I dwell upon this substantial identity of character in the Senate and the House because it explains the fact, surprising to a European, that two perfectly coordinate authorities, neither of which has any more right than its rival to claim to speak for the whole nation, manage to get along together. Their quarrels are professional and personal rather than conflicts of adverse principles. The two bodies are not hostile elements in the nation, striving for supremacy, but servants of the same master, whose word of rebuke will quiet them.
It must, however, be also remembered that in such countries as England, France, and Italy, the popular chamber stands in very close relation with the executive government, which it has virtually installed and which it supports. A conflict between the two chambers in such countries is therefore a conflict to which the executive is a party, involving issues which may be of the extremest urgency; and this naturally intensifies the struggle. For the House of Lords in England or the Senate in Italy to resist a demand for legislation made by the ministry, who are responsible for the defence and peace of the country, and backed by the representative House, is a more serious matter than almost any collision between the Senate and the House can be in America.2
The United States is the only great country in the world (for the Australian Commonwealth is scarcely an exception) in which the two houses are really equal and coordinate. Such a system could hardly work, and therefore could not last, if the executive were the creature of either or of both, nor unless both were in touch with the sovereign people, although that touch is, owing to the system of nominations (see Part III post), not so close as it appears to be.
When each chamber persists in its own view, the regular proceeding is to appoint a committee of conference, consisting of three members of the Senate and three of the House, sometimes however of a larger number. These six meet in secret, and generally settle matters by a compromise, which enables each side to retire with honour. When appropriations are involved, a sum intermediate between the smaller one which the House proposes to grant and the larger one desired by the Senate is adopted. If no compromise can be arranged, and if the action of the president, who may conceivably give his moral support (backed by the possibility of a veto) to one or another chamber, does not intervene, the conflict continues till one side yields or it ends by an adjournment, which of course involves the failure of the measure disagreed upon. The House at one time tried to coerce the Senate into submission by adding “riders,” as they are called, to appropriation bills, i.e., annexing or “tacking” (to use the English expression) pieces of general legislation to bills granting sums of money. This puts the Senate in the dilemma of either accepting the unwelcome rider, or rejecting the whole bill, and thereby withholding from the executive the funds it needs. This happened in 1855 and 1856. However, the Senate stood firm, and the House gave way. The device had previously been attempted (in 1849) by the Senate in tacking a proslavery provision to an appropriation bill which it was returning to the House, and it was revived by both houses against President Andrew Johnson in 1867.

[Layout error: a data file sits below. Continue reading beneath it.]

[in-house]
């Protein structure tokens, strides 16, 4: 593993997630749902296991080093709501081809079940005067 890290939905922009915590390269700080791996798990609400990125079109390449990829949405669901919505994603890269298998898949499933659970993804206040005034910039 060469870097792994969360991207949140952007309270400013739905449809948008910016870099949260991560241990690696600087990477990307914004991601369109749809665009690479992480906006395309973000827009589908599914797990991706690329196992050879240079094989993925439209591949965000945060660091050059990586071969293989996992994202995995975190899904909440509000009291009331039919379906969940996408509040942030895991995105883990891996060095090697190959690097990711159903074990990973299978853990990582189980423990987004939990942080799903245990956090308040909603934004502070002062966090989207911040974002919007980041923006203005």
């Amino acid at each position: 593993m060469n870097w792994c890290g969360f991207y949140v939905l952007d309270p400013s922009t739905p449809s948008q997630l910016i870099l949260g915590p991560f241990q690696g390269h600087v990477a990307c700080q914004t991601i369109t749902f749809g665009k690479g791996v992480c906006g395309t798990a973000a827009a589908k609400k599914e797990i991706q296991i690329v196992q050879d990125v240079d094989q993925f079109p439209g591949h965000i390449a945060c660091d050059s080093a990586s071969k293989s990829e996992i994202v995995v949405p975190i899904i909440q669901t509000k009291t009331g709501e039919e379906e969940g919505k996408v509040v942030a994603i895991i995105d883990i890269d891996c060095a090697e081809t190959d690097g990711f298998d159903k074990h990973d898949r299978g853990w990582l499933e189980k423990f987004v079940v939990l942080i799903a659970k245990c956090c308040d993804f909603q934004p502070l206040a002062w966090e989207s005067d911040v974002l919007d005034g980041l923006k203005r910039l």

In a contest the Senate usually, though not invariably, gets the better of the House. It is smaller, and can therefore more easily keep its majority together; its members are more experienced; and it has the great advantage of being permanent, whereas the House is a transient body. The Senate can hold out, because if it does not get its way at once against the House, it may do so when a new House comes up to Washington. The House cannot afford to wait, because the hour of its own dissolution is at hand. Besides, while the House does not know the Senate from inside, the Senate, many of whose members have sat in the House, knows all the “ins and outs” of its rival, can gauge its strength and play upon its weakness.
 Pennsylvania and Georgia; the former of which added a Senate in 1789, the latter in 1790. See post, Chapter 40 on state legislatures.
 Of course a case may be imagined in which the president should ask for legislation, as Lincoln did during the war, and one house of Congress should grant, the other refuse, the acts demanded. But such cases are less likely to occur in America than in Europe under the cabinet system.